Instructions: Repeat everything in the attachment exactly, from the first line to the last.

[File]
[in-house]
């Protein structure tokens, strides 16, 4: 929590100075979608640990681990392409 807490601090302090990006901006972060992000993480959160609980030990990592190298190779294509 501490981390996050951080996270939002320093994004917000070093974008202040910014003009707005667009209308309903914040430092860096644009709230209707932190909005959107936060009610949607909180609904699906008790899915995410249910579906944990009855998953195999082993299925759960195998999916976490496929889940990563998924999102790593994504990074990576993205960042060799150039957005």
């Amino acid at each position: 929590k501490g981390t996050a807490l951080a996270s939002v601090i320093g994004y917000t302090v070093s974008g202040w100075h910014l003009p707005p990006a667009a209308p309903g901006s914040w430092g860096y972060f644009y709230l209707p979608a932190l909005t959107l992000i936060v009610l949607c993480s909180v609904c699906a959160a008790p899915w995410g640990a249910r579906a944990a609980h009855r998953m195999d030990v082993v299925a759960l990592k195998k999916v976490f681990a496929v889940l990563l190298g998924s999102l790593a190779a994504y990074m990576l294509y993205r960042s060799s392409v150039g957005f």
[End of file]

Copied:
[in-house]
């Protein structure tokens, strides 16, 4: 929590100075979608640990681990392409 807490601090302090990006901006972060992000993480959160609980030990990592190298190779294509 501490981390996050951080996270939002320093994004917000070093974008202040910014003009707005667009209308309903914040430092860096644009709230209707932190909005959107936060009610949607909180609904699906008790899915995410249910579906944990009855998953195999082993299925759960195998999916976490496929889940990563998924999102790593994504990074990576993205960042060799150039957005």
């Amino acid at each position: 929590k501490g981390t996050a807490l951080a996270s939002v601090i320093g994004y917000t302090v070093s974008g202040w100075h910014l003009p707005p990006a667009a209308p309903g901006s914040w430092g860096y972060f644009y709230l209707p979608a932190l909005t959107l992000i936060v009610l949607c993480s909180v609904c699906a959160a008790p899915w995410g640990a249910r579906a944990a609980h009855r998953m195999d030990v082993v299925a759960l990592k195998k999916v976490f681990a496929v889940l990563l190298g998924s999102l790593a190779a994504y990074m990576l294509y993205r960042s060799s392409v150039g957005f």